Visa: Compelling Evidence 3.0 Will Blunt ‘Friendly’ Fraud

Transaction disputes are massing across digital channels.

Mike Lemberger, head of risk for North America at Visa, told PYMNTS that friendly fraud, also known as first-party fraud, accounts for as much as 16% of fraud disputes, as estimated by Merchant Risk Council.

With a nod to how fraud has been evolving, Lemberger said, “The term first-party fraud came out years ago” and initially referred to parents finding out that their kids, or other relatives, had charged items to their elders’ cards — and the items showed up (surprise!) on the monthly billing statement.

But now, he said, fraudsters have been looking at the way the commerce ecosystem has protections in place — where networks such as Visa have zero liability policies. Those policies represent a guarantee by the card issuer that cardholders are not responsible for unauthorized charges processed on the network.

“If the transaction is not authorized, you have a right to dispute it and get the funds back,” he said.

Getting Away With the Disputes

What about the bad actors or even just the customers who suddenly have buyer’s remorse? Well, they’ve been busy finding ways to game the system — disputing legitimate transactions, keeping their ill-gotten gains, and getting the payments reversed.

The best lines of defense against those attempts — and against genuine confusion from legitimate, good customers — said Lemberger, can be built only if “everybody’s clear on what was purchased, when it was purchased, how much it was purchased for.”

All too often, he said, it’s hard to pin down exactly what happened. Online statements are less than clear, sometimes without explicit merchant identifiers or other hallmarks that can dispel any ambiguity. Starting and pursuing a dispute has a knock-on effect, as financial institutions (FIs) and merchants wind up incurring costs — in terms of time and money — to investigate the dispute.

“Each one of those disputes may have different outcomes, but at the end of the day, it is our job as an ecosystem to try and make the experience as best as possible and close either loopholes on one side, or put clarity on the other side so that we are eliminating the real fraud as well as lowering the cost of transacting,” he told PYMNTS.

To that end, he said, Visa’s “Compelling Evidence 3.0” (CE 3.0) — a change to its dispute program that is now in effect — can help streamline and improve those processes.

The company has said that merchants need to show two key pieces of information: an established historical footprint between the cardholder and the merchant, and key identifying fields that match across the historical transactions and the transaction being disputed. The key fields include user ID, device ID, IP address, or shipping address on at least two nonfraud transactions occurring between 120 to 365 days prior to help prove the historic connection to the cardholder and the newer transaction that is being called into question.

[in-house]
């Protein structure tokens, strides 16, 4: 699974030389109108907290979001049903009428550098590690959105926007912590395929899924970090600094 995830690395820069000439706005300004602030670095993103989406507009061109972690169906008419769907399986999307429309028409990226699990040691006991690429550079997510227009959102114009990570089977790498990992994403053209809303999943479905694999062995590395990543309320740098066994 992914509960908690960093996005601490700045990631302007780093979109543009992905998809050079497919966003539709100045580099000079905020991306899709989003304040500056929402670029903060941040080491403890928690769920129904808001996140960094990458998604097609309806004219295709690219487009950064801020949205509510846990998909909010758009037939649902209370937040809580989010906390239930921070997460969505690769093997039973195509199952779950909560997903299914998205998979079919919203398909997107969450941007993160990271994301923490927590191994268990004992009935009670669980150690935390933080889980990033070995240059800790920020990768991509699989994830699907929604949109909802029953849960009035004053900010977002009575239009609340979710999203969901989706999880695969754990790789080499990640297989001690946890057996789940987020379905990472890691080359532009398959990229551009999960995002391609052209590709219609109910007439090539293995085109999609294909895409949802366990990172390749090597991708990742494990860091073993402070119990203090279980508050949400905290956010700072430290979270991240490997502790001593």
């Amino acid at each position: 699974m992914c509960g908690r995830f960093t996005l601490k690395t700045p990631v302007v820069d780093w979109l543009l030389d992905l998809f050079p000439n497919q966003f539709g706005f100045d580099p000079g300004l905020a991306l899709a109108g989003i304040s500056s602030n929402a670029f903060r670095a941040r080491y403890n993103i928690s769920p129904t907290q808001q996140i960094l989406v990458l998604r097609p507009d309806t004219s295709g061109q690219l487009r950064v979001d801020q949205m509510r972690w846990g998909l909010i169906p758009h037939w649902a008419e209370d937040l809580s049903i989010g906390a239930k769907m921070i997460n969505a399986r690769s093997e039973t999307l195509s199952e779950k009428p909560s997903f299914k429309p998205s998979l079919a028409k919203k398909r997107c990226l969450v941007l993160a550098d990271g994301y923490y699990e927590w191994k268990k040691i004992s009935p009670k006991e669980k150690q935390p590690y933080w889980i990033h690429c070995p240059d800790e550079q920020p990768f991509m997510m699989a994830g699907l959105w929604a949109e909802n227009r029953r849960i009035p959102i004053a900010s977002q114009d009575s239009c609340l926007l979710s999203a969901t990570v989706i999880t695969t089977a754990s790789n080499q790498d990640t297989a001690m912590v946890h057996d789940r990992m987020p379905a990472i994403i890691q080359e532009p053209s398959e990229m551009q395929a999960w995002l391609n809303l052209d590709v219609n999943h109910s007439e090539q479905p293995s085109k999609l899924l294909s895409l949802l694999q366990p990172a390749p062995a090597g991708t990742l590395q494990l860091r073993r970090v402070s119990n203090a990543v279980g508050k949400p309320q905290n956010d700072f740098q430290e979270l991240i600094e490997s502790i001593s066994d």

Lemberger told PYMNTS that merchants have rich data on hand, gleaned from strong relationships with consumers that in turn can be shared with issuers to make sure the right dispute decision is made. Operational costs can be increasingly taken out of the equation as more processes become automated with enriched data.

“We also can [with this collaboration], start to build a practice that understands when fraudsters are coming into the network, and we know that they are coming in and trying to game the system,” he said. “If we’re properly sharing that data, we can start to catch them, and we can then start to turn it back ‘onto’ them and say, ‘Hey, wait a minute. We know you were here; we know you made this purchase.’”

CE 3.0 makes it possible — at the point the dispute is lodged — to turn it down, to show that the compelling evidence is so overwhelming that the transaction cannot be in contention, he said. The reasons can be displayed to the cardholder in an issuer’s banking app or over the phone by an issuer representative (which in turn lowers the operational costs). Therefore, the transaction would remain on the cardholder’s statement and intact for the merchant.

Looking ahead to the embrace of CE 3.0, Lemberger said that merchants have been working with their acquiring partners to collect the data and information that needs to be available across the ecosystem.

“We’ve spent the better part of a year working with the industry to make sure they are ready for the April 15 deadline,” he told PYMNTS.

At-scale friendly-fraud dispute prevention won’t happen all at once — and there will be a gradual rollout as merchants increasingly share historical nonfraud transaction data, he said. As time goes on, there will be CE 4.0 and 5.0 as the payments and commerce systems evolve.

No matter which iteration of compelling evidence Visa updates, “it will always be about securely sharing data to verify that transactions were initiated at the right places by the right people,” Lemberger said. “And the fraudsters will know that their chances of getting away with something diminish with the way that we’re passing data” between merchants and issuers.